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Henoch Sch nlein Purpuran  [cached]
O?uz S?ylemezo?lu,Kibriya Fidan
Turk Pediatri Ar?ivi , 2008,
Abstract: Henoch Sch nlein Purpura (HSP) is the most common vasculitis of children and defined as IgA immune complex-mediated small vessel vasculitis. HSP usually presents with the triad of palpable purpura, colicky abdominal pain and arthritis. The major cause of the morbidity is renal involvement and it may progress to chronic renal failure. Symptomatic involvement of other organs is not common. A wide variety of infective organisms predominantly group A streptococcus may trigger HSP. Skin involvement of HSP may begin as urticaria, but it progresses to purple, nonblanching lesions predominantly on the lower legs and buttocks. The arthritis is usually transient and it does not cause chronic joint lesions. Renal involvement occurs in the 30-50 % of the patients. In general, long-term outcomes in HSP are good. The major exception is patients with severe renal involvement. Therapy of HSP is primarily supportive, aiming at the symptomatic relief of arthritis and abdominal pain.Immunosuppressive agents are the choice of therapy for the glomerulonephritis of HSP. (Turk Arch Ped 2008; 43: Suppl: 4-8)
Henoch-Scho nlein purpura that wasn’t!
Daniel P. Hawley,Ruth Murphy,Liz Stretton,Satyapal Rangaraj
Rheumatology Reports , 2012, DOI: 10.4081/rr.2012.e8
Abstract: We present an interesting case of a 13 year old girl with Wegener’s granulomatosis/granulomatosis with polyangiitis, who was misdiagnosed with Henoch-Scho nlein purpura. The case highlights several important learning points for paediatric practice.
Protein-losing enteropathy associated with Henoch-Sch nlein purpura  [cached]
Ayako Nakamura,Tatsuo Fuchigami,Yasuji Inamo
Pediatric Reports , 2010, DOI: 10.4081/pr.2010.e20
Abstract: The gastrointestinal manifestations of Henoch-Sch nlein purpura include abdominal pain, gastrointestinal bleeding, intussusception, and perforation. Protein-losing enteropathy is rarely associated with Henoch-Sch nlein purpura. Two pediatric patients with Henoch-Sch nlein purpura who developed protein-losing enteropathy are reported. Tc-99m human serum albumin scintigraphy is useful in the detection of protein-losing enteropathy.
Spontaneous Coronary Artery Dissection in a Patient with Henoch -Sch nlein Purpura  [PDF]
Zeki ?im?ek,G?ksel Acar,Elnur Alizade,Mustafa Ak?akoyun
Ko?uyolu Kalp Dergisi , 2009,
Abstract: Henoch-Sch nlein purpura is a small vessel vasculitis that affects mainly the skin, joints, gastrointestinal tract and kidneys. The cardiovascular system is also rarely affected . We describe a 47-year-old man with Henoch-Sch nlein purpura who developed anteroseptal myocardial infarction. The coronary angiography revealed coronary dissection at the level of second diagonal branch of left anterior desending artery as the culprit lesion. The region of dissection and the proximal lesion was successfully treated by stenting. The myocardial infarction on the basis of spontaneous coronary dissection in the present case with established Henoch-Sch nlein purpura, may be the first to be described.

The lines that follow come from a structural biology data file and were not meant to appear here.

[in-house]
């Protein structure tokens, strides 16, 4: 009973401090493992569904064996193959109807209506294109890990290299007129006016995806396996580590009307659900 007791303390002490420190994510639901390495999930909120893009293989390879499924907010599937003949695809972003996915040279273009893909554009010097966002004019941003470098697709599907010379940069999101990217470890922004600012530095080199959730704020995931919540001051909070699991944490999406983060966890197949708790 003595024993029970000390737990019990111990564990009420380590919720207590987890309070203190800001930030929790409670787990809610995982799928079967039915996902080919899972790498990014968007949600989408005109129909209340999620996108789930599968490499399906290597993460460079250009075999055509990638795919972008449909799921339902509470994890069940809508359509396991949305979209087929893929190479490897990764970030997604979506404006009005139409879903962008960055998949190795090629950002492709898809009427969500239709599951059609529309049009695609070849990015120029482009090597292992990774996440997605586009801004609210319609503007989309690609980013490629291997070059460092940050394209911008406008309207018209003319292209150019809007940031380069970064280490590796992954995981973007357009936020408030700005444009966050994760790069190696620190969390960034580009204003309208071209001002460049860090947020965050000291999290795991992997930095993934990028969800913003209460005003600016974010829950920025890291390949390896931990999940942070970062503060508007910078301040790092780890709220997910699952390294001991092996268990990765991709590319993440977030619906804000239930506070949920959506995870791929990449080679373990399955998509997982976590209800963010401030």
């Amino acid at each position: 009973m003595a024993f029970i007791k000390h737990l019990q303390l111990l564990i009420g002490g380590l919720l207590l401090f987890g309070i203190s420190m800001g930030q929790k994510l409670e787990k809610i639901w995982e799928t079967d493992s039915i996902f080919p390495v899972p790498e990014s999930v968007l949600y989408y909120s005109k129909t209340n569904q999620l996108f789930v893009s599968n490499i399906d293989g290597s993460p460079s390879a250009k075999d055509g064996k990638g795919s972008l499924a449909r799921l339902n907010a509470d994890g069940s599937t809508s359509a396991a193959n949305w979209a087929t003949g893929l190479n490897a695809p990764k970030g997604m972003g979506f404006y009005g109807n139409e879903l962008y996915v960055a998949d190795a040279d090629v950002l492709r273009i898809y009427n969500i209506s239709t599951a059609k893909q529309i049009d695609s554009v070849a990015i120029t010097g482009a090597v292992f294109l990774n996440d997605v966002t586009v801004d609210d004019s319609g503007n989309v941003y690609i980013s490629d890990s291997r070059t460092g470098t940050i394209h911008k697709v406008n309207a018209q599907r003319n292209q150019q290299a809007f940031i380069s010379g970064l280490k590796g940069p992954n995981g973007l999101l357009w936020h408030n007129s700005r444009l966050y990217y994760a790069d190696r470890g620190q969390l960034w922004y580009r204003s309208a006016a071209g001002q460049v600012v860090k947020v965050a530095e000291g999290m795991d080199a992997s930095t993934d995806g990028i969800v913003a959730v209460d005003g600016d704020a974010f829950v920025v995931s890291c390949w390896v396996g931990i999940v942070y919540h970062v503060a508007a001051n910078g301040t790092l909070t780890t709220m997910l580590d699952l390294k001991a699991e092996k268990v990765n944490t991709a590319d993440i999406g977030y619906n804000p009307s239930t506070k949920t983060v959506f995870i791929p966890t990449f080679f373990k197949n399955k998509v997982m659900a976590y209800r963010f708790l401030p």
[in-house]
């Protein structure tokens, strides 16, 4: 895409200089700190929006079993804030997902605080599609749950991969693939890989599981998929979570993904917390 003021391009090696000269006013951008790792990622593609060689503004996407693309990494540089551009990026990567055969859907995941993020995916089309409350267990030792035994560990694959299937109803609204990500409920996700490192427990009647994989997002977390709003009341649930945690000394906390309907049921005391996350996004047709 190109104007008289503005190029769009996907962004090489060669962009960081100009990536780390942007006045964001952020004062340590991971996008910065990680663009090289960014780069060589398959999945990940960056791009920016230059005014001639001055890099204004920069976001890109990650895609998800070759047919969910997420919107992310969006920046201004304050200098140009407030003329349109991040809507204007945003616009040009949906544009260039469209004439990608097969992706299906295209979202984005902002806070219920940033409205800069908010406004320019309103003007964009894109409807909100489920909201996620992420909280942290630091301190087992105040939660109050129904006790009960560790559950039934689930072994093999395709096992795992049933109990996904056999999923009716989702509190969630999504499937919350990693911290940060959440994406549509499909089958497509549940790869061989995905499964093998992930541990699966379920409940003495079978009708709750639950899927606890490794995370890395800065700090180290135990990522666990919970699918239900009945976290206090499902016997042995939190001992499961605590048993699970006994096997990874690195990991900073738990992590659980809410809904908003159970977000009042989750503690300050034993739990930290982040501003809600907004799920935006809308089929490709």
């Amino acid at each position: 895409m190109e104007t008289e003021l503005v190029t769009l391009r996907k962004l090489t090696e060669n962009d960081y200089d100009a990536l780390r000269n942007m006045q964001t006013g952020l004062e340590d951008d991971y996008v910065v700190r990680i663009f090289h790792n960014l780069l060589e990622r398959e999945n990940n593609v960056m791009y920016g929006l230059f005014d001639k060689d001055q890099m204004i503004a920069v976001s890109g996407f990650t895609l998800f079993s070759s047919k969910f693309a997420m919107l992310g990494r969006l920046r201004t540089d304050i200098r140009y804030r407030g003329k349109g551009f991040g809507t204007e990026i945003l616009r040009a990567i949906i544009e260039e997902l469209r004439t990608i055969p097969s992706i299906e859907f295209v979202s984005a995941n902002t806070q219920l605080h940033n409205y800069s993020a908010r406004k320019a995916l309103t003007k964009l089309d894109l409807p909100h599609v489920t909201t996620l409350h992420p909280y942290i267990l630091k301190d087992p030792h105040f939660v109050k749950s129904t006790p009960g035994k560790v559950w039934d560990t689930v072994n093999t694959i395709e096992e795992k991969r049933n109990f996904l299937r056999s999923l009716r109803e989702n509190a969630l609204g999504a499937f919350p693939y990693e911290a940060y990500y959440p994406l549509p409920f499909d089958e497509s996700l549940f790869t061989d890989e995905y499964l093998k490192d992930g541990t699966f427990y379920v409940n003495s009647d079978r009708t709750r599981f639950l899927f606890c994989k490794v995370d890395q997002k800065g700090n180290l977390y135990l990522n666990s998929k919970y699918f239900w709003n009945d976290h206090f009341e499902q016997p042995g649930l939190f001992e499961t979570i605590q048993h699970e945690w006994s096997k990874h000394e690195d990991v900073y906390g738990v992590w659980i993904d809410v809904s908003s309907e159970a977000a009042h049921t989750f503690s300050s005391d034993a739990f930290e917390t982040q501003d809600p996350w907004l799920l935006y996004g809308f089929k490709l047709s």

Henoch Sch?nlein purpura associated with pulmonary adenocarcinoma
Daiki Mifune, Satoshi Watanabe, Rie Kondo, Yoko Wada, Hiroshi Moriyama, Hiroshi Kagamu, Hirohisa Yoshizawa, Takafumi Tetsuka, Asako Matsuyama, Kaoru Ito, Ichiei Narita
Journal of Medical Case Reports , 2011, DOI: 10.1186/1752-1947-5-226
Abstract: We report the case of a 61-year-old Japanese man who presented for examination after an abnormal shadow was detected by chest radiography. He received a diagnosis of pulmonary adenocarcinoma, stage IV. Purpura on the legs, abdominal pain, diarrhea, hematuria and proteinuria developed at this time. Henoch-Sch?nlein purpura was diagnosed, base on the clinical symptoms and histological findings of biopsy specimens of the skin, which showed vasculitis with immunoglobulin A deposits. Our patient received chemotherapy with gemcitabine after successful steroid therapy for the Henoch-Sch?nlein purpura.Although hematological malignancies are well-known causes of vasculitides, cases of Henoch-Sch?nlein purpura associated with lung adenocarcinoma are rare. Our patient was treated with corticosteroid therapy, which cleared the purpura and cytotoxic chemotherapy for the non-small cell lung cancer. However, he died from heart failure due to cardiac tamponade.Henoch-Sch?nlein Purpura (HSP) is a systemic vasculitis that involves the small vessels, most notably those in the skin, gastrointestinal tract and glomeruli, and is accompanied by arthralgia or arthritis [1]. HSP occurs commonly in children but can also affect adults [2]. Although the exact cause of HSP remains unknown, malignancy has been reported as a causative factor [3-5]. This report illustrates a rare case of HSP associated with pulmonary adenocarcinoma.A 61-year-old Japanese man presented for examination after an abnormal lung shadow was detected during population-based radiological screening. He was a current smoker with a 41 pack-year smoking history. Chest computed tomography (CT) showed a mass measuring 60 × 50 mm in the left upper lobe, with small nodules in both lung fields and left pleura, and mediastinal and subclavicular lymphadenopathy (Figure 1). Bronchoscopy revealed stenosis of the left B3 bronchus with mucosal abnormalities at points from which biopsy specimens were obtained. Cerebral magnetic resonance
Cerebral Vasculitis in Henoch-Sch nlein Purpura  [cached]
Tuba BAYKAL,Kaz?m ?ENEL,Ak?n LEVENT,Sibel OKUR
Türkiye Fiziksel Tip ve Rehabilitasyon Dergisi , 2012,